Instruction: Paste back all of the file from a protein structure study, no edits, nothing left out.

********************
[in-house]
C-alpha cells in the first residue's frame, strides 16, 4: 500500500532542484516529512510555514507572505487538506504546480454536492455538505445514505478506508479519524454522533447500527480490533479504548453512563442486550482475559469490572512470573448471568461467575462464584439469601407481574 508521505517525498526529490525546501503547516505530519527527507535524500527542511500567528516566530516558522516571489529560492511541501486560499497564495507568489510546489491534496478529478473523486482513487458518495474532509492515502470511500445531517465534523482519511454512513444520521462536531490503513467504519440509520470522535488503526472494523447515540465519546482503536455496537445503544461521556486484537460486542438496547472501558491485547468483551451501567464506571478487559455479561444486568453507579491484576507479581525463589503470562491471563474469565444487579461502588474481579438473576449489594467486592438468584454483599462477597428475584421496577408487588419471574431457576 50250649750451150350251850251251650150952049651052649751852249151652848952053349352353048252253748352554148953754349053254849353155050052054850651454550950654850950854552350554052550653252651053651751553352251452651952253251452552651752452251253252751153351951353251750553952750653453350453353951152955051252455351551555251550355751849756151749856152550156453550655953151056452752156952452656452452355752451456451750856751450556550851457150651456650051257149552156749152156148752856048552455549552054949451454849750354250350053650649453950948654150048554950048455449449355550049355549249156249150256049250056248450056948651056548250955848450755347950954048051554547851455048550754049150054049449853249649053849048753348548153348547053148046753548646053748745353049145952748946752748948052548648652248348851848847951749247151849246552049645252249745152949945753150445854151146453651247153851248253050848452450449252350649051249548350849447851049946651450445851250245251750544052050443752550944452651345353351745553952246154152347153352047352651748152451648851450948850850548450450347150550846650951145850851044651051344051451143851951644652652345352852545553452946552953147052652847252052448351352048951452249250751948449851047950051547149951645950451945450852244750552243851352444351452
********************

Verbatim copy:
[in-house]
C-alpha cells in the first residue's frame, strides 16, 4: 500500500532542484516529512510555514507572505487538506504546480454536492455538505445514505478506508479519524454522533447500527480490533479504548453512563442486550482475559469490572512470573448471568461467575462464584439469601407481574 508521505517525498526529490525546501503547516505530519527527507535524500527542511500567528516566530516558522516571489529560492511541501486560499497564495507568489510546489491534496478529478473523486482513487458518495474532509492515502470511500445531517465534523482519511454512513444520521462536531490503513467504519440509520470522535488503526472494523447515540465519546482503536455496537445503544461521556486484537460486542438496547472501558491485547468483551451501567464506571478487559455479561444486568453507579491484576507479581525463589503470562491471563474469565444487579461502588474481579438473576449489594467486592438468584454483599462477597428475584421496577408487588419471574431457576 50250649750451150350251850251251650150952049651052649751852249151652848952053349352353048252253748352554148953754349053254849353155050052054850651454550950654850950854552350554052550653252651053651751553352251452651952253251452552651752452251253252751153351951353251750553952750653453350453353951152955051252455351551555251550355751849756151749856152550156453550655953151056452752156952452656452452355752451456451750856751450556550851457150651456650051257149552156749152156148752856048552455549552054949451454849750354250350053650649453950948654150048554950048455449449355550049355549249156249150256049250056248450056948651056548250955848450755347950954048051554547851455048550754049150054049449853249649053849048753348548153348547053148046753548646053748745353049145952748946752748948052548648652248348851848847951749247151849246552049645252249745152949945753150445854151146453651247153851248253050848452450449252350649051249548350849447851049946651450445851250245251750544052050443752550944452651345353351745553952246154152347153352047352651748152451648851450948850850548450450347150550846650951145850851044651051344051451143851951644652652345352852545553452946552953147052652847252052448351352048951452249250751948449851047950051547149951645950451945450852244750552243851352444351452